Contestation over an island imaginary landscape: The management and maintenance of touristic nature

Uma Kothari, Alex Arnall
2017 Environment and planning A  
Article Accepted Version Kothari, U. and Arnall, A. (2017) Contestation over an island imaginary landscape: the management and maintenance of touristic nature. Environment and Planning A, 49 (5). pp. 980 998. Abstract This article demonstrates how maintaining high-end tourism in luxury resorts requires recreating a tourist imaginary of pristine, isolated and unpeopled island landscapes, thus necessitating the ceaseless manipulation and management of space. This runs contrary to the belief that
more » ... ourism industries are exerting an increasingly benign influence on local environments following the emergence of 'sustainable tourism' in recent decades. Rather than preventing further destruction of the 'natural' world, or fostering the reproduction of 'natural' processes, this article argues that the tourist sector actively seeks to alter and manage local environments so as to ensure their continuing attractiveness to the high-paying tourists that seek out idyllic destinations. Additionally, by drawing on an example of tourism development, environmental change and local conflict in the Maldives, it shows how interventions by tourism managers can result in conflict with local people who, possessing different imaginaries, interests and priorities, may have their own, often long-established, uses of the environment undermined in the process. The article concludes that the growing diversity and increasing environmental awareness of tourists is currently producing a range of complexities and ambiguities that preclude any easy and straightforward environmental response by the sector, and ultimately might destabilise the Western-based tourist imaginary itself. 2 maintenance of the natural environment. The vitality that inheres in the non-human world, such as the dynamism of plants, animals and microbes, and the continuous transformation wrought by chemical and biological action, necessitates an endless endeavour to keep nature at bay (Graham and Thrift 2007). Wind blows sand into irregular piles, vegetation sprouts through cracks if left untended and seaweed washes up onto beaches. Thus, the production of a particular tourist imaginary of unspoilt and untouched landscapes requires the ongoing maintenance of non-human nature (Edensor 2001). Furthermore, the tendency is for notions of the natural in the tourist island imaginary to abstract people out of the scene or for only particular kinds of people, carrying out particular tasks, to be allowed entry, for the idea of the natural is often understood as one that does not include humans (Gordon 1997). Accordingly, this illusion, and the tourist desires for a deserted and unpeopled island that it sustains, also requires the incessant management and control of the movement of people into and through the landscape. This article explores how a tourist imaginary of pristine, isolated and unpeopled island landscapes requires ongoing and attentive management of space, which runs counter to the belief that tourism industries have exerted an increasingly benign influence on local environments following the emergence of 'sustainable tourism' in recent decades. Rather than preventing further destruction of the 'natural' world, or fostering the reproduction of 'natural' processes, the tourist sector can actively seek to alter and manage local environments so as to ensure their continuing attractiveness to the highpaying tourists that seek out idyllic destinations. While forms of tourism are diverse and tourists seek different kinds of experiences, this article focuses primarily on high-end tourism in small tropical islands. As we argue, imaginaries of deserted, paradisal islands are invoked by an industry intent on commodifying landscapes to produce a specific 'touristic nature' that becomes dislocated and abstracted from other natures. Highlighting this multiplicity of natures, this article focuses on how interventions by tourism managers often result in conflict with local people who, possessing different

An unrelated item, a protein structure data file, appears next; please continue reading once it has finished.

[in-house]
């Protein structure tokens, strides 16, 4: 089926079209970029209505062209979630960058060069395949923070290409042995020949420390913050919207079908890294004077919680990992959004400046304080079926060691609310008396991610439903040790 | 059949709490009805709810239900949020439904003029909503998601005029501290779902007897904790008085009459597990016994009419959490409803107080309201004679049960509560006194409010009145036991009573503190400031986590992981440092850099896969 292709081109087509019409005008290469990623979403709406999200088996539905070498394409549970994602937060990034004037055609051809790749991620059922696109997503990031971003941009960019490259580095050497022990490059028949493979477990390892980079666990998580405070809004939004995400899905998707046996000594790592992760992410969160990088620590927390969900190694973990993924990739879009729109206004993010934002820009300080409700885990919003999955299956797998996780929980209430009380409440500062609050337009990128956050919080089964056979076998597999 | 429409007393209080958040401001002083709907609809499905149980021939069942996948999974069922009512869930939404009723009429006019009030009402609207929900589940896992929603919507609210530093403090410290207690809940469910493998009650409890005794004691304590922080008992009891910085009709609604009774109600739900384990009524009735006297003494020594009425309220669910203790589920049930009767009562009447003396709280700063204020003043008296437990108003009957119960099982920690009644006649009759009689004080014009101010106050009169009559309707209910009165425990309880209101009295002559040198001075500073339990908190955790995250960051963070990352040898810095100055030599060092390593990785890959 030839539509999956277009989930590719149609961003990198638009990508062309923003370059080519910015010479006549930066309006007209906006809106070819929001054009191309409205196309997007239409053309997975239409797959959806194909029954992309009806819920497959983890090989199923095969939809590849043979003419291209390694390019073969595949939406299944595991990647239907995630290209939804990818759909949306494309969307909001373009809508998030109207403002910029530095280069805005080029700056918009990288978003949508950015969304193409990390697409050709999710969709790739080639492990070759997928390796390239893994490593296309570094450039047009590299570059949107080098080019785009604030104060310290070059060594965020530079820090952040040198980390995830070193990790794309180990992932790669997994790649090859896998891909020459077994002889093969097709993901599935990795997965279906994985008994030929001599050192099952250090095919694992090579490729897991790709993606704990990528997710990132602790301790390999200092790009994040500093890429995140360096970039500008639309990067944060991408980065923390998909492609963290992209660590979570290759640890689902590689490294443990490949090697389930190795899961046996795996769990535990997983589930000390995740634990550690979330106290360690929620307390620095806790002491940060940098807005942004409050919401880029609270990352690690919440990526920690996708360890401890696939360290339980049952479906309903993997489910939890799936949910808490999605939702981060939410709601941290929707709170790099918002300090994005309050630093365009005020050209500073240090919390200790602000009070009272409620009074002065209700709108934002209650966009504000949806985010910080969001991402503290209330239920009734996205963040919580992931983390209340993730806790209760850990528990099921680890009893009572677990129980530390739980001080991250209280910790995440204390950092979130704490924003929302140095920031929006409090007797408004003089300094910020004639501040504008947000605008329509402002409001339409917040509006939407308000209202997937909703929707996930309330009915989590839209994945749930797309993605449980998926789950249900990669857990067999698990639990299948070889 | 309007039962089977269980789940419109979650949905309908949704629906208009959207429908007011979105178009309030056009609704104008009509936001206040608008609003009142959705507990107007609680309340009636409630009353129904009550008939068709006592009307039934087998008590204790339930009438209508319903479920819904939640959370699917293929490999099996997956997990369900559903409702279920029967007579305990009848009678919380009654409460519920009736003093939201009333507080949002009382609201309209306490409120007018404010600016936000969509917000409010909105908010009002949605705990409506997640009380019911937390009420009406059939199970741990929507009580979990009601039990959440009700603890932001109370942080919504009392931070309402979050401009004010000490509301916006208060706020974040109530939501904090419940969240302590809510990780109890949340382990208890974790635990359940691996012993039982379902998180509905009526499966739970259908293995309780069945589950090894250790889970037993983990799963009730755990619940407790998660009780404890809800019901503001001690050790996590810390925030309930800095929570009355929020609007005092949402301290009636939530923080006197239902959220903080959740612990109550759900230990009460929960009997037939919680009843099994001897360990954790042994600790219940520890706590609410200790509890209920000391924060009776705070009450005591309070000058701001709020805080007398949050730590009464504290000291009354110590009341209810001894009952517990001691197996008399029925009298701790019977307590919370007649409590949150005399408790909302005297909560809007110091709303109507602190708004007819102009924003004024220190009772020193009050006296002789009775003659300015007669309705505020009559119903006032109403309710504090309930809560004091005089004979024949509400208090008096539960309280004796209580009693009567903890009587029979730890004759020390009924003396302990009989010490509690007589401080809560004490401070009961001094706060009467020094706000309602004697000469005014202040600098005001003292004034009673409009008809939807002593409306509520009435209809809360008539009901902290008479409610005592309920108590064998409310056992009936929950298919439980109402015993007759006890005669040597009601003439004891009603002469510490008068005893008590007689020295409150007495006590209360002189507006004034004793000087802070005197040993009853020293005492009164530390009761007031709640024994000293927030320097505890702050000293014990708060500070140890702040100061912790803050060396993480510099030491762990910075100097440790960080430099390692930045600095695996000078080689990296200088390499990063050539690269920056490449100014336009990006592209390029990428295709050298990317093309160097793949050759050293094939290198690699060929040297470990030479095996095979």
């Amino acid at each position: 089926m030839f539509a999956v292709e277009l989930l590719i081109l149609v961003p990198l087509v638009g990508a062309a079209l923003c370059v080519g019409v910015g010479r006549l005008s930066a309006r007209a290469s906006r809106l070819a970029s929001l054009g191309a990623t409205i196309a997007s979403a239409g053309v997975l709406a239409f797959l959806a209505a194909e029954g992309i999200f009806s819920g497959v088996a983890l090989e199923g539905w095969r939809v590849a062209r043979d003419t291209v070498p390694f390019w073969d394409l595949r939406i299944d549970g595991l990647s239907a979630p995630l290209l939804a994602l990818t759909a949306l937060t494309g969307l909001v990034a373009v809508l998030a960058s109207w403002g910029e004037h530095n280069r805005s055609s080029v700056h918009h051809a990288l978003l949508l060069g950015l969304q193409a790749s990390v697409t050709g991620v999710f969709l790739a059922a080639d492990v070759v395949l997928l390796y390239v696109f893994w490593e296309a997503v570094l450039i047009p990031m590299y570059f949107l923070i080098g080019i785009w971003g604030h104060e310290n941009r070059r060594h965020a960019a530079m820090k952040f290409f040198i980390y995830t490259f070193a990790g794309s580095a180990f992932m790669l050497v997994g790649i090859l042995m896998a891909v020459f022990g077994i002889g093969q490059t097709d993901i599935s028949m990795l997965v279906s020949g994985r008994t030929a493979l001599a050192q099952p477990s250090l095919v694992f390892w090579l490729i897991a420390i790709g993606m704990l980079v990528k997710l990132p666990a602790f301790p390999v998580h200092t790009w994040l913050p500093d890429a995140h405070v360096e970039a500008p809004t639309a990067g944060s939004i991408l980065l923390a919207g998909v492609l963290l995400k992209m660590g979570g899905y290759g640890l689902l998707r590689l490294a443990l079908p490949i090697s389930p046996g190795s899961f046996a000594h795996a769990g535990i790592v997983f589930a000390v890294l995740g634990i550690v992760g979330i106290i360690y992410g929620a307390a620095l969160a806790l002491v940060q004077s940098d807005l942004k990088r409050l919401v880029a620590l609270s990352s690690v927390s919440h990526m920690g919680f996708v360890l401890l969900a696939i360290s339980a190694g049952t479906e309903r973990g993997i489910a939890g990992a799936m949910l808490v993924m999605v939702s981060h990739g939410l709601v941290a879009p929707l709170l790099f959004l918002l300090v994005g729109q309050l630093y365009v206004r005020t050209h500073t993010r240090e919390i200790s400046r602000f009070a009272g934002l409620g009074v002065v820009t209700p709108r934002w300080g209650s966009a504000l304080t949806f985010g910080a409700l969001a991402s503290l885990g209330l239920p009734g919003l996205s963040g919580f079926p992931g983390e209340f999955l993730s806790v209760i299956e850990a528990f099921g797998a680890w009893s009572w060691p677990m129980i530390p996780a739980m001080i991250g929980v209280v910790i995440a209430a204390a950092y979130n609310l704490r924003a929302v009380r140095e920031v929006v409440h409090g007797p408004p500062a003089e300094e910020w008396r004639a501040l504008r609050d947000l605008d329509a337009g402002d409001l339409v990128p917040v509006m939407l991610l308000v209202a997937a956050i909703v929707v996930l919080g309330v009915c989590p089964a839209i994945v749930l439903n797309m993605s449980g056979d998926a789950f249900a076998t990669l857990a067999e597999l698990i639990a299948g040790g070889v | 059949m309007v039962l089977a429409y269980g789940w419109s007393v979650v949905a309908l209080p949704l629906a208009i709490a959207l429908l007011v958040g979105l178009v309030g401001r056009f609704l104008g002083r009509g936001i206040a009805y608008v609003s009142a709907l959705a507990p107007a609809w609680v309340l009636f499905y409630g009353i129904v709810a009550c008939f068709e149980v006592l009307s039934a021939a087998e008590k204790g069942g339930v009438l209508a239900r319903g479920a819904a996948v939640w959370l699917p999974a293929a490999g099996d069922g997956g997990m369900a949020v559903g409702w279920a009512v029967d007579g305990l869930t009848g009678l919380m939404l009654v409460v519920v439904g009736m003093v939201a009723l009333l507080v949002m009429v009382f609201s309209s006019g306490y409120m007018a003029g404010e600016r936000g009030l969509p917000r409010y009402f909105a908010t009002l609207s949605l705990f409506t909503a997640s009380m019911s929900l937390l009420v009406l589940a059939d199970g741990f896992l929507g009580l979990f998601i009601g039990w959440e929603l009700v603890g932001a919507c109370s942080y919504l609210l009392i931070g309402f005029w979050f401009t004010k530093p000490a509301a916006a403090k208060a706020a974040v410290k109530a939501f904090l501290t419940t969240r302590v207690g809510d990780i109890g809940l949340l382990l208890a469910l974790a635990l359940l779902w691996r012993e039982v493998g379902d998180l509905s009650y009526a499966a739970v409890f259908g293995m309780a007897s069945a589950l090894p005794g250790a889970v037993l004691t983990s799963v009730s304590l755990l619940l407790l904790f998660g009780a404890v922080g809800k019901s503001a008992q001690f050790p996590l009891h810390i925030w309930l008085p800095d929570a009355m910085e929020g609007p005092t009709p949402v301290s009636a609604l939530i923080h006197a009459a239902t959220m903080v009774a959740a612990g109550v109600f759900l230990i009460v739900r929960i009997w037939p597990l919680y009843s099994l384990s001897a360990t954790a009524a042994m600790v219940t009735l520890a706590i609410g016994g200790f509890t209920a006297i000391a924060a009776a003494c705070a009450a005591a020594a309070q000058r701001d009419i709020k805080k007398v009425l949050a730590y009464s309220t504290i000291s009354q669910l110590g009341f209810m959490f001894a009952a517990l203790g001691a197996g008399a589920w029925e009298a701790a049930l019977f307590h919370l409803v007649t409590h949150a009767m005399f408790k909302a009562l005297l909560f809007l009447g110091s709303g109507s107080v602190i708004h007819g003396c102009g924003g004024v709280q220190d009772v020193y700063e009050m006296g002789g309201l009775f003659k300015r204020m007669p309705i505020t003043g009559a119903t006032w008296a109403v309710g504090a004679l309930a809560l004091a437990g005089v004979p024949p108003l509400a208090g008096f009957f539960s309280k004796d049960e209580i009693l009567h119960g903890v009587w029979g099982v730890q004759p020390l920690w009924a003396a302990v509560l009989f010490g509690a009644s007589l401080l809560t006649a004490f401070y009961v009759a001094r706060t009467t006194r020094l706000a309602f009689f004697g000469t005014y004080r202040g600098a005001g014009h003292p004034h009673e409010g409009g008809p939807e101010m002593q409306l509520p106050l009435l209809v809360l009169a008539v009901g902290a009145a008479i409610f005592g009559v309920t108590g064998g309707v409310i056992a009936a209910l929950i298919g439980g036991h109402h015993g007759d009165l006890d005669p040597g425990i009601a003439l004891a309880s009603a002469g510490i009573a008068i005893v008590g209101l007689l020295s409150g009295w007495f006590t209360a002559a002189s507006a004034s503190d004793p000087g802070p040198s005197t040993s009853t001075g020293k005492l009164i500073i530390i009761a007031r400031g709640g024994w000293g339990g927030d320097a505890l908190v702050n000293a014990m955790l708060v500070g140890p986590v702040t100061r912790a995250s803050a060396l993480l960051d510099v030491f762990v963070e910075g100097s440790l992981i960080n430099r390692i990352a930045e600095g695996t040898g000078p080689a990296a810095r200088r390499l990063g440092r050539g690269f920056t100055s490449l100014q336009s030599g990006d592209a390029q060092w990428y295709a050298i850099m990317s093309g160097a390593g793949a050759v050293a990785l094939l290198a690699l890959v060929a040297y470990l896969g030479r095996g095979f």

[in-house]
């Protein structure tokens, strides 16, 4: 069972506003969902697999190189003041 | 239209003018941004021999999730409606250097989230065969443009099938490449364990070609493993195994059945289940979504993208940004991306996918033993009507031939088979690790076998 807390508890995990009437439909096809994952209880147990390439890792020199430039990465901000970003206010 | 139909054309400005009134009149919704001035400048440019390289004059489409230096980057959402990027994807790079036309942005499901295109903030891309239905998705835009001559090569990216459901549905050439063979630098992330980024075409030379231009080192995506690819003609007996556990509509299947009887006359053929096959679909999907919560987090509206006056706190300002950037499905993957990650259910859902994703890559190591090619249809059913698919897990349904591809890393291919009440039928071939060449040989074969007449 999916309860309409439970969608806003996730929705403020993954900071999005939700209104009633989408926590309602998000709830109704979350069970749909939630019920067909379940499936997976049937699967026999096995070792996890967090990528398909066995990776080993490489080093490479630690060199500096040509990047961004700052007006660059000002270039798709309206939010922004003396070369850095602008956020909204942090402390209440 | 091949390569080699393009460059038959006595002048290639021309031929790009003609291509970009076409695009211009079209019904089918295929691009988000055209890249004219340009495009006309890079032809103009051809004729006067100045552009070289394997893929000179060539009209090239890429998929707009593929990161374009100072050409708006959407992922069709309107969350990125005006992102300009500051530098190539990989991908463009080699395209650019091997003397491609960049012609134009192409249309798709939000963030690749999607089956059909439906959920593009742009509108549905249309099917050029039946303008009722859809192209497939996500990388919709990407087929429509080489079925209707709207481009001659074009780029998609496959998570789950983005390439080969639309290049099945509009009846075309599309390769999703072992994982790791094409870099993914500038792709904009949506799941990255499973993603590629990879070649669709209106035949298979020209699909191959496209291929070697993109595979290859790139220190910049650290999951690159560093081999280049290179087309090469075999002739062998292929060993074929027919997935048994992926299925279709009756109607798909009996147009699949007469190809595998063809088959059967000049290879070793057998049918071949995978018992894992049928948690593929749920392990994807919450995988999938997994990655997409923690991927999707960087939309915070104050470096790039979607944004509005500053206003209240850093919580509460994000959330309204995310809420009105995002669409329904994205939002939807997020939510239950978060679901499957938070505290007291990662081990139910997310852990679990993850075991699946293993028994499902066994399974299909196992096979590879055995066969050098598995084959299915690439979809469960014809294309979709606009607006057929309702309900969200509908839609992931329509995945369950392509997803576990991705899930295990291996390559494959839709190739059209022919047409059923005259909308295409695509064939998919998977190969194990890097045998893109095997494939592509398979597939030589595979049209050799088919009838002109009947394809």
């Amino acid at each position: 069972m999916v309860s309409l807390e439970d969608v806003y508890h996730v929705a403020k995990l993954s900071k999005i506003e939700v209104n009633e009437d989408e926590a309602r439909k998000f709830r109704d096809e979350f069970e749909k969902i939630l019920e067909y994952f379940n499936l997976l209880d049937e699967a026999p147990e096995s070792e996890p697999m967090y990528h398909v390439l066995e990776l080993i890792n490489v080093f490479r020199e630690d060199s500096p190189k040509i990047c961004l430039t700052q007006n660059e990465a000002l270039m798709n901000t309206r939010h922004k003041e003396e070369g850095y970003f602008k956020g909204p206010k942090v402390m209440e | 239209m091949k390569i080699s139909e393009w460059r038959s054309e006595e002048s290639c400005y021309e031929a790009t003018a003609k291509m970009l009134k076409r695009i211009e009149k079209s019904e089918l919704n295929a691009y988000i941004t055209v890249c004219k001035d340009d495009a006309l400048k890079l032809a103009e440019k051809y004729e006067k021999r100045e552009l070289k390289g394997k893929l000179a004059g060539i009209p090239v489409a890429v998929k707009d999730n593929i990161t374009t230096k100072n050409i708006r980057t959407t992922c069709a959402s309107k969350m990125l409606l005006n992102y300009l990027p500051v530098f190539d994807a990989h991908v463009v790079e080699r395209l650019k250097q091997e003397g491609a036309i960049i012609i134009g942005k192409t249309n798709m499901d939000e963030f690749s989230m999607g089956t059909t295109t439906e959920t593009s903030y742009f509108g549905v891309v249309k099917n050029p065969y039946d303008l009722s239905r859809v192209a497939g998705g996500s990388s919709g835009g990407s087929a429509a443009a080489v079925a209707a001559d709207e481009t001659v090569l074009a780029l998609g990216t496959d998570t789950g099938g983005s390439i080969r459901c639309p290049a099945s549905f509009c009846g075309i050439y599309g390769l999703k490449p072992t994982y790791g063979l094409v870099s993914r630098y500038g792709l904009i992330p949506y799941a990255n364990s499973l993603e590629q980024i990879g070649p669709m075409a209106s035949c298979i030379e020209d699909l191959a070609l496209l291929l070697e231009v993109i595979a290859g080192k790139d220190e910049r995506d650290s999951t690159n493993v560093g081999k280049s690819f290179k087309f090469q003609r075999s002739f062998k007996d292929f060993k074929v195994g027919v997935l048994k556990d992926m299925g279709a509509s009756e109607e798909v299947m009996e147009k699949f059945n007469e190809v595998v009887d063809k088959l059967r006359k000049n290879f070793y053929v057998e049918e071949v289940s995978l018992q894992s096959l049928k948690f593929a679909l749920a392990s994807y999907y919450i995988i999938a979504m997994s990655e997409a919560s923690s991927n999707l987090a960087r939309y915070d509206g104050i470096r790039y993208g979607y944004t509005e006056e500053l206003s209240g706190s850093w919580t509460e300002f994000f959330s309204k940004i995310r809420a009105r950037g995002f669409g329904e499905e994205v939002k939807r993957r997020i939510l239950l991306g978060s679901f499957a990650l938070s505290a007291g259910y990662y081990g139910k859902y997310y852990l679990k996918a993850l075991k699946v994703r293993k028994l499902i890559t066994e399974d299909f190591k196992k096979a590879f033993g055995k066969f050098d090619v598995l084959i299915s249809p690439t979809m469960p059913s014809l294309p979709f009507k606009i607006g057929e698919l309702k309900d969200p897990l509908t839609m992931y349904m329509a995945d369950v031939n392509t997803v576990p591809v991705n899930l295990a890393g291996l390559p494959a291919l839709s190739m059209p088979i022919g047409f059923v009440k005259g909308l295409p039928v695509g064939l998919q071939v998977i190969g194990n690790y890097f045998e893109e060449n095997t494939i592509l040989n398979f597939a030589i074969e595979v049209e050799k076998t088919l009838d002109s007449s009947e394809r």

doi:10.1177/0308518x16685884 fatcat:kr4xq44ytzhu5bfpac75dcxwxy